Ask The Expert: All About Artificial Sweeteners
Updated: Mar 24
In order to control blood glucose levels and maintain an overall healthier lifestyle, individuals may choose to establish health goals that involve less sugar. Artificial sweeteners can be controversial, and there are so many options on the market.
How can we know which ones are best and how they affect our bodies?
We sat down with Diabetes Clinical Director, Maria Wagner BSN, RN, CDCES, to learn more.
In short, artificial sweeteners can be much sweeter than sugar itself, so a little goes a long way. This can help reduce how many calories you consume. Additionally, the body does not absorb artificial sweeteners in the same way as sugar, making it less of a concern for weight gain or glucose fluctuations.
Artificial sweeteners make healthy eating more flexible, and they don't count towards one’s daily carbohydrate allotment. You can often find ones that are compatible with baking, so you can even make some of your favorite desserts with less calories.
While artificial sweeteners do have fewer carbohydrates or calories, the foods they are in likely have calories and carbs that come from other ingredients. Claims like “sugar-free,” “reduced sugar” or “no sugar added” do not necessarily mean carb-free. For this reason, you should always carefully read the nutrition facts label to understand how many carbs and calories you are eating.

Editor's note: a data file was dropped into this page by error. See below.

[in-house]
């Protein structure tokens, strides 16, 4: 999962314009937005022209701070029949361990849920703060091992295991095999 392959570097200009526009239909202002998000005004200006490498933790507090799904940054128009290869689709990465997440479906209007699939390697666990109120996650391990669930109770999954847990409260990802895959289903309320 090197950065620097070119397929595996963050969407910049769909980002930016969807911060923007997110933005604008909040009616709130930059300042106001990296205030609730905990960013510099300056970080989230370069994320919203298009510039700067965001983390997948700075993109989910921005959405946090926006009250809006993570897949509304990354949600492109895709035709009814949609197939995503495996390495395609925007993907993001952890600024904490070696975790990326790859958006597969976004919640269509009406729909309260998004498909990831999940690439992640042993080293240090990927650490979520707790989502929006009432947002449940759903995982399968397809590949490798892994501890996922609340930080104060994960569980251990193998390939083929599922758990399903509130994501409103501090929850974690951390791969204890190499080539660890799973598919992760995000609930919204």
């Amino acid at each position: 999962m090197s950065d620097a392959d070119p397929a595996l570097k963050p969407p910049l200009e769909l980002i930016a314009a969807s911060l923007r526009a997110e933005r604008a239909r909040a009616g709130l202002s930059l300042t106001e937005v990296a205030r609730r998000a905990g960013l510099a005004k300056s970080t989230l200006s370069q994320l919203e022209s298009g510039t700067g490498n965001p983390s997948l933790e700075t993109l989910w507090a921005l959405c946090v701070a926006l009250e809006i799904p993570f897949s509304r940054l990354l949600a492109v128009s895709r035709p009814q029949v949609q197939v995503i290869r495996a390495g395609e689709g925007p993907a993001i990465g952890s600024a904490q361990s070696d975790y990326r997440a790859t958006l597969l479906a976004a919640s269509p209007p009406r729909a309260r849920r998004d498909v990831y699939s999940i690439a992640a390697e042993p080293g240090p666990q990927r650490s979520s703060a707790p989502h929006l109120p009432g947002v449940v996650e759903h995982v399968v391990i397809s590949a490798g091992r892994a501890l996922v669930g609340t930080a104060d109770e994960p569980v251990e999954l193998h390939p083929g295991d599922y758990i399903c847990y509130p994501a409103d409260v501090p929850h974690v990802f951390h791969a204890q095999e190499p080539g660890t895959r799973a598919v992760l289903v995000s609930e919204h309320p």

Using sugar substitutes doesn’t make an unhealthy choice healthy.
It just makes it less unhealthy.
The Academy of Nutrition and Dietetics, the American Heart Association, and the American Diabetes Association have all issued statements indicating that people should use artificial sweeteners cautiously when eaten as part of a healthy diet guided by current federal nutrition recommendations.
“The expert consensus on low calorie sweeteners found low calorie sweeteners to be safe, they reduced sugar and energy intake, and had no adverse effects on sweet preference, appetite, or glucose control. Artificial sweeteners may improve diabetes management, but there hasn’t been enough data on gut health and artificial sweeteners to comment on that aspect.” So, while they are safe to use, they should be used in moderation.
The chart below shows common artificial sweeteners that people use at home:
Sugar alcohol sweeteners occur naturally in foods and are absorbed by the body more slowly than sucrose. So, while they may not be completely calorie-free or carb-free, the slower absorption prevents dramatic spikes in blood sugar. Swerve is a sugar alcohol sweetener that is popular among people eating very low-carb diets – it has zero calories and does not impact blood glucose. However, sugar alcohols can cause diarrhea, stomach cramps, gas and bloating in some people, especially if you eat a lot of them.
In conclusion, there is no “best” artificial sweetener. All are okay in moderation, but perhaps concentrating on “de-sweetening” our lives in general is a better option.
Enjoy your sweets, but in small amounts!
Alkon, C. (2020, December 01). How Sweet It Is: All About Artificial Sweeteners and Diabetes. Retrieved December 28, 2020, from https://diatribe.org/how-sweet-it-all-about-artificial-sweeteners-and-diabetes